With the UK staring down the barrel of a No Deal Brexit, Gibraltarians will be wondering what they would need to do to continue going across the border hassle free.
Well, while nothing is certain so far with the Theresa May’s still to come before the House of Commons in the second week of January, we did some digging and came up with what could change on March 29, 2019.
1.Travellers would have to use their passport
ID cards will no longer be valid for EU travel. Passports would have to be used instead, although it is looking likely that EU passports held by British nationals will still be valid for use until they expire. However, as a third country national under the Schengen Border Code each passport will need to have at least six months left on it for crossing borders.
2. There would be no need to have a visa
Despite scare stories circulating around the media, British citizens in Gibraltar will not need a visa to travel to the EU. The European Commission proposed last November that as long as the UK provides the same system for EU citizens, visas would not be necessary. It seems likely that UK citizens would still even be able to use the EU counters at airports and frontier lanes, although UK passport holders will probably not have the same rights as EU air travellers in terms refunds for flight delays or cancellations for example.
3. Driving into Spain would still be permitted
Drivers would now need an International Driving Permit (IDP) which would have to be issued by the Government. There are two types of IDP documents, with Spain using the 1949 Convention IDP and most other countries use the 1968 Convention IDP. Not having the relevant IDP could lead to fines or being turned away at the border but these are not going to be too expensive. Green cards used for insurance purposes could prove more expensive but with Gibraltar not being part of the Customs Union are unlikely to change that much.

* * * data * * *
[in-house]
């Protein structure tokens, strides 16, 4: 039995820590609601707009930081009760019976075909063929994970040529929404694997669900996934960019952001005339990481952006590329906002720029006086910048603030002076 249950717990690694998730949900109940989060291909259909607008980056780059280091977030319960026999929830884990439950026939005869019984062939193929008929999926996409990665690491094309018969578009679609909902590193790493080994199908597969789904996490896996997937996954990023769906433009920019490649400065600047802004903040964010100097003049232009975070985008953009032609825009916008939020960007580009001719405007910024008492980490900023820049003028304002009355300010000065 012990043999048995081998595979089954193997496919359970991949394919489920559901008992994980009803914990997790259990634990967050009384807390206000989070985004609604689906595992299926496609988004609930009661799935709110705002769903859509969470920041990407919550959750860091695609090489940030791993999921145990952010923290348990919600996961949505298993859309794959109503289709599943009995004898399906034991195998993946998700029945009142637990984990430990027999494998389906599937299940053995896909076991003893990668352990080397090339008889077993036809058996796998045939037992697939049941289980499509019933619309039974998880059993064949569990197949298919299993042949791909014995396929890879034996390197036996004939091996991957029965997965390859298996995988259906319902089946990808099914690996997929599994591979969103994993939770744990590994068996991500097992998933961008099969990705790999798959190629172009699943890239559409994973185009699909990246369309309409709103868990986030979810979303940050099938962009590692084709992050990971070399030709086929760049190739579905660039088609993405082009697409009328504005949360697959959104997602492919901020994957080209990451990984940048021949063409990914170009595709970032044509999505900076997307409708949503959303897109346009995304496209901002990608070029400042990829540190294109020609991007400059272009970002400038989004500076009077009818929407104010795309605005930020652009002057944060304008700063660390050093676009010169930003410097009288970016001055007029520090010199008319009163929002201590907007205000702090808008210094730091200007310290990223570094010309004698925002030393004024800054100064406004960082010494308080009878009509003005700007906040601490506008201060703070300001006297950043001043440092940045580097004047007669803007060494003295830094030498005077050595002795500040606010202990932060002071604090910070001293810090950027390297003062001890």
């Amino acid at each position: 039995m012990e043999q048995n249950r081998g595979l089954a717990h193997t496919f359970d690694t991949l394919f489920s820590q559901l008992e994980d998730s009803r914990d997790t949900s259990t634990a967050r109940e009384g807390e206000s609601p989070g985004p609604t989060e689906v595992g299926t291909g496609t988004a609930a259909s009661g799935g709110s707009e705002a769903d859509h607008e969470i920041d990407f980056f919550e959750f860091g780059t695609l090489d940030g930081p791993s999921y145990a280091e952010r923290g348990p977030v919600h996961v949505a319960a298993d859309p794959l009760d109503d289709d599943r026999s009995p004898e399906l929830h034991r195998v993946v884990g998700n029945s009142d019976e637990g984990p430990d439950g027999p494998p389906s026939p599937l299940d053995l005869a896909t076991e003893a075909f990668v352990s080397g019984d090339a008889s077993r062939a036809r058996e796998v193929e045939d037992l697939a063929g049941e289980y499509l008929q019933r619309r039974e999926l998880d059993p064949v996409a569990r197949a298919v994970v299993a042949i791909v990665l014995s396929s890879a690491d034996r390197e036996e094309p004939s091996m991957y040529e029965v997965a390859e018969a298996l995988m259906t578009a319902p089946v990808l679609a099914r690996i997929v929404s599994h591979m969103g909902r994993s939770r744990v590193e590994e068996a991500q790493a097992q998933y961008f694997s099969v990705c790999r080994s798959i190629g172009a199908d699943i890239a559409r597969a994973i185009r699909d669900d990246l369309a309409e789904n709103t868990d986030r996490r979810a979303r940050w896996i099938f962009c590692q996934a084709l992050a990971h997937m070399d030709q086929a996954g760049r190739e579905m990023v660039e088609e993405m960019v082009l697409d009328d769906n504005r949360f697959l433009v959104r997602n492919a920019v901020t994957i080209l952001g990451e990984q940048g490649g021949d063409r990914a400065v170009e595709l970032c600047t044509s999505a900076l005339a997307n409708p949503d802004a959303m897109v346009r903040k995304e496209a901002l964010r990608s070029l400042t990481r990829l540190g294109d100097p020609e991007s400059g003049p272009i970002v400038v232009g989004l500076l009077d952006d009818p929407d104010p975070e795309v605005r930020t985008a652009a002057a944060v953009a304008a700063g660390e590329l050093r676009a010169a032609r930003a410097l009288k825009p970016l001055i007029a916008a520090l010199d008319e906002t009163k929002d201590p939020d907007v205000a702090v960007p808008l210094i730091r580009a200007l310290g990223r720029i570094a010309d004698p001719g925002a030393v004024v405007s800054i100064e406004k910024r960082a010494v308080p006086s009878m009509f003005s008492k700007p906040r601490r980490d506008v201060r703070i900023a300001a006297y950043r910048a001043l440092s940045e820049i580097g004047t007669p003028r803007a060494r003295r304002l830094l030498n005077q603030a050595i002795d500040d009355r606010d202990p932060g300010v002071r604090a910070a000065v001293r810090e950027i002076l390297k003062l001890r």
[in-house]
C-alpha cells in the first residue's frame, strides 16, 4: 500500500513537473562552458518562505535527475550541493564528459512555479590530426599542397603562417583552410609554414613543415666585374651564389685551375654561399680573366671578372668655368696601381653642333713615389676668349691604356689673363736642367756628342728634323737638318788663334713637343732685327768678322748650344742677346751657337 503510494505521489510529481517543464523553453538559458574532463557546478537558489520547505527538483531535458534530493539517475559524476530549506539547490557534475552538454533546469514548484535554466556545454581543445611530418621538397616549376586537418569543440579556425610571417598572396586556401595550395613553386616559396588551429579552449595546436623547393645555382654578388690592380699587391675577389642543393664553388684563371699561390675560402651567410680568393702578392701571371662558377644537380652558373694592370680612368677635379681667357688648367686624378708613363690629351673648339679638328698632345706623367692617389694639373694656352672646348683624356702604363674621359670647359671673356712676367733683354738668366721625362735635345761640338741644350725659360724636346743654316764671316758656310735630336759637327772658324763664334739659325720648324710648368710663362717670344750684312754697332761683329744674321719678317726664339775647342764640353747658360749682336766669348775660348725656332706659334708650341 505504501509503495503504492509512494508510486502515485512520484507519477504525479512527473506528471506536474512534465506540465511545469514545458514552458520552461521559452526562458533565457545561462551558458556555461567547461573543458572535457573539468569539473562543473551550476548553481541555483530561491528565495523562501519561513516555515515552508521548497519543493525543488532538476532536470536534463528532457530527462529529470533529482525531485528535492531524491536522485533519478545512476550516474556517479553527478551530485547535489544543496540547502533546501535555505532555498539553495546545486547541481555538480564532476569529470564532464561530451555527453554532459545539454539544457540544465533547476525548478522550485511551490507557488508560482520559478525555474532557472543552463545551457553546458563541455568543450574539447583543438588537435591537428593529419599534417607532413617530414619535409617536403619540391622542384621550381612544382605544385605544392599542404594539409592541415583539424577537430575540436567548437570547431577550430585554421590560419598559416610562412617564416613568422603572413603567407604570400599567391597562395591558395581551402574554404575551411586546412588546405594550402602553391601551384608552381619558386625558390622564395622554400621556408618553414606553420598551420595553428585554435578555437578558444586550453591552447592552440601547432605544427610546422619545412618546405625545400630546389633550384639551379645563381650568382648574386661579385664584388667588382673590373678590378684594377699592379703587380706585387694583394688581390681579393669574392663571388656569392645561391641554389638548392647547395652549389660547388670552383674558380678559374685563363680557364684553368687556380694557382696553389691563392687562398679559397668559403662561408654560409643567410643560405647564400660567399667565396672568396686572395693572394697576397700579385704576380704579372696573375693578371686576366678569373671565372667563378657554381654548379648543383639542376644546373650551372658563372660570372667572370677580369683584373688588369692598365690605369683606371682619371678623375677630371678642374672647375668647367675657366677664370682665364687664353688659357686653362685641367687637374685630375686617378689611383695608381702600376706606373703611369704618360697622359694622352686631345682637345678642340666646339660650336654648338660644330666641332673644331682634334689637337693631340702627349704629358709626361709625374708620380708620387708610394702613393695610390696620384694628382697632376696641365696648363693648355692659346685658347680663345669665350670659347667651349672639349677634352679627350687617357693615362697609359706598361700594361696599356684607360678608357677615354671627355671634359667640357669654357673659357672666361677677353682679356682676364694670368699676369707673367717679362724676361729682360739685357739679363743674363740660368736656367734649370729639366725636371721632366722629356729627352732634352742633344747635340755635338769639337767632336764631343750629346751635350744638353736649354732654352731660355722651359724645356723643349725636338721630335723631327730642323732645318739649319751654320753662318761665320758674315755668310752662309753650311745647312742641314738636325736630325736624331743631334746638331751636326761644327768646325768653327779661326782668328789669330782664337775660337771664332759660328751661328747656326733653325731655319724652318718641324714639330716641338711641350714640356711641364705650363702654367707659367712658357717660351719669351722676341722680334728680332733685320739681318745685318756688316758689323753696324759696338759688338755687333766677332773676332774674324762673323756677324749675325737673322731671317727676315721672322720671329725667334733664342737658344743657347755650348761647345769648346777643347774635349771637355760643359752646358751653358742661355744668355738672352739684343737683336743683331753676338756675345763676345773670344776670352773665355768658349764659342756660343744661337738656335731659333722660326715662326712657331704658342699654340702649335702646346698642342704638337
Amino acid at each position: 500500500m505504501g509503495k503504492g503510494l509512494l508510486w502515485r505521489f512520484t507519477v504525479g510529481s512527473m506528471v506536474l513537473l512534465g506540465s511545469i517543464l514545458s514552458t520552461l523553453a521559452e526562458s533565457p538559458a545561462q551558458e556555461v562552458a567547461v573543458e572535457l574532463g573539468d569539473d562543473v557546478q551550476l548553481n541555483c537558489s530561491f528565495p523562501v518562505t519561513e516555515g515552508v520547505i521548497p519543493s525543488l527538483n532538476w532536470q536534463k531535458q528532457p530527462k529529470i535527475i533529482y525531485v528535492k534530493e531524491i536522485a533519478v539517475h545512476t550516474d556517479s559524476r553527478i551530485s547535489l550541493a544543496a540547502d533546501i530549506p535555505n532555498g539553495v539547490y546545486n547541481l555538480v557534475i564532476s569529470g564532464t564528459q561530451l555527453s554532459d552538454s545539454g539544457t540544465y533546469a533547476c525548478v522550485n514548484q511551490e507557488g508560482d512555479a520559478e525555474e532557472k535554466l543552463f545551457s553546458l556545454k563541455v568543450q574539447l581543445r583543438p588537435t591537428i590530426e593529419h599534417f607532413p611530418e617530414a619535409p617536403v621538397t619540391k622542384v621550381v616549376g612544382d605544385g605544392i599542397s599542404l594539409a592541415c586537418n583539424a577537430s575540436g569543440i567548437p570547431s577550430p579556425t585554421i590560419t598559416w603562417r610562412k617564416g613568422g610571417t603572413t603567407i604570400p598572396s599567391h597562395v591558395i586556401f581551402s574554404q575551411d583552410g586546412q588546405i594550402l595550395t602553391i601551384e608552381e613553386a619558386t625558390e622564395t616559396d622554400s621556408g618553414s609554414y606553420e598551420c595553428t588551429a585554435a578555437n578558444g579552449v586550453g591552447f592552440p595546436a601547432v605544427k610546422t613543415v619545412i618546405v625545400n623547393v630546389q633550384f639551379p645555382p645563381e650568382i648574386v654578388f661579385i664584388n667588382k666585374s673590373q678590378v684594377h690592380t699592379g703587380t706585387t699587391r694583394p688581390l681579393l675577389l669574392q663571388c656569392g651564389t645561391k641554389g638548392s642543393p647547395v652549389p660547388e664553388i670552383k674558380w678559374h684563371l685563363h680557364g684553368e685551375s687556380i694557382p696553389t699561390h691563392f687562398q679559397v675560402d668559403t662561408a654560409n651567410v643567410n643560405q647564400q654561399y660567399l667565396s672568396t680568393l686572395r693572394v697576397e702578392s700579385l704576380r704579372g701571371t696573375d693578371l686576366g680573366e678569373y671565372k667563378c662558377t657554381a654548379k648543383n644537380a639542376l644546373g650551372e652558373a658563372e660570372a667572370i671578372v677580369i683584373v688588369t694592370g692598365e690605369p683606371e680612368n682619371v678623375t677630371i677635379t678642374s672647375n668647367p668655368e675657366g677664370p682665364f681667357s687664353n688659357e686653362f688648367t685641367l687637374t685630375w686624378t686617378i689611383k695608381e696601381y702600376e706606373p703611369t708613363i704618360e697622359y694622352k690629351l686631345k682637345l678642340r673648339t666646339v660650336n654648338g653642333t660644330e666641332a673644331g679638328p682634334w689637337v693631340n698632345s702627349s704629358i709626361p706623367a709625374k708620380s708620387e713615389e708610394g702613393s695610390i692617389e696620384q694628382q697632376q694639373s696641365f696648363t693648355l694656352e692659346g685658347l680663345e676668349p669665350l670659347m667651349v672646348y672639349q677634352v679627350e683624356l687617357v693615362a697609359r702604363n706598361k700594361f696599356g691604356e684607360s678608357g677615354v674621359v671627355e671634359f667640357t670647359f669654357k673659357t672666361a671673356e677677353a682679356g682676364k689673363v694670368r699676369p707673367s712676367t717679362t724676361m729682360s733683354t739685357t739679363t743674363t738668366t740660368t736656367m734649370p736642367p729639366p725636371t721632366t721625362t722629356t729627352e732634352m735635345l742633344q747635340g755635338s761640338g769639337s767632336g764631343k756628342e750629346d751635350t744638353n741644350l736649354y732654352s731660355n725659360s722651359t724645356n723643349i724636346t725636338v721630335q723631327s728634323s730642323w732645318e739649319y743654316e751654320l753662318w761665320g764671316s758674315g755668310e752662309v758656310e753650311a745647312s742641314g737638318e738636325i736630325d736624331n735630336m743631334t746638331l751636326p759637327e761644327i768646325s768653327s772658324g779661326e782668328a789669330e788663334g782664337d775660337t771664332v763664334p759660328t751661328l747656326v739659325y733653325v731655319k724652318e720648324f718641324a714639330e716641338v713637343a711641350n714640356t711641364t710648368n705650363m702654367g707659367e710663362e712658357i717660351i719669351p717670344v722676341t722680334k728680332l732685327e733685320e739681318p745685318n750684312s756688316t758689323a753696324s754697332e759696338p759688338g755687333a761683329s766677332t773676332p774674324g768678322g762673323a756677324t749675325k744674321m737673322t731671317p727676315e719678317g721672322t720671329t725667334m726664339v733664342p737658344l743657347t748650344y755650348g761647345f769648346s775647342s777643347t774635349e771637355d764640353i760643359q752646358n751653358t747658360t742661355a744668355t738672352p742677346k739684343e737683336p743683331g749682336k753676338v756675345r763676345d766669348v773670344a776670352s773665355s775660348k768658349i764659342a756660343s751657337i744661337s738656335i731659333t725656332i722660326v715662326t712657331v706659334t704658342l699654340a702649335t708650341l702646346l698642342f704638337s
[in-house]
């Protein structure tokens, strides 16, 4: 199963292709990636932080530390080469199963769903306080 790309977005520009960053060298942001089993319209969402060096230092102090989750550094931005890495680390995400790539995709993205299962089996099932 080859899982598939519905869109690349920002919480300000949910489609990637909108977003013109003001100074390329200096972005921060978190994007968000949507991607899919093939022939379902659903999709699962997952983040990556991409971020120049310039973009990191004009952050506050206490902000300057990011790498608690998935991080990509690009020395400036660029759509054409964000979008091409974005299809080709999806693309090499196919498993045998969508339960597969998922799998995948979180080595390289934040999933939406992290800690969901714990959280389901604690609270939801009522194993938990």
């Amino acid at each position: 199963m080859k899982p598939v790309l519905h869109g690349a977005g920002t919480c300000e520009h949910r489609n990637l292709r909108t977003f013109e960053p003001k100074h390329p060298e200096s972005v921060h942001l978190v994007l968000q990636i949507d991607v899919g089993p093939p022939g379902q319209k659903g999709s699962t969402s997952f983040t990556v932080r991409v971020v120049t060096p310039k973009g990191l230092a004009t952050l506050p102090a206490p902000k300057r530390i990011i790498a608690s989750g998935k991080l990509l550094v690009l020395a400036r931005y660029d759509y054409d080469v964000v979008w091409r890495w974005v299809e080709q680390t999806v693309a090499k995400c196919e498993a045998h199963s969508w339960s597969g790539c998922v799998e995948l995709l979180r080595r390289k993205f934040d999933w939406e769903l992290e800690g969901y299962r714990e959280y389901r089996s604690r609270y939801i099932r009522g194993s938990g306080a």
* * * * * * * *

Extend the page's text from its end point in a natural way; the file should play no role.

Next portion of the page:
4. Travel insurance might not even be necessary
The European Health Insurance Card has saved travellers in Europe over a billion pounds but could be at risk in the European divorce. There are still hopes of a UK settlement however, with a possibility that the scheme will survive “subject to an agreement with the EU”. UK Health Minister James O’Shaughnessy said he hopes to “implement new healthcare arrangements with other countries – in the EU and elsewhere – so that UK citizens can travel with confidence. Whether those agreement will apply to Gibraltar remains to be seen.
5. Roaming charges could come into force
It is likely that those who use a Gibraltar-based phone network will now have to pay high roaming charges in Spain and the rest of Europe, although most UK operators could put two-way agreements in place to keep up this helpful service. So, while from the official level this will change, it’s success could push Gibtelecom and other local providers to continue providing free roaming on the continent.
While the Brexit No Deal is not a complete certainty by any means, this guide proves that even in the worst case scenario there will not be such major changes to Gibraltar residents. What we will never know is how severe frontier checks will be to prove these documents are in place and if these new rules would make passage to and fro between these two nations a much longer process than ever before.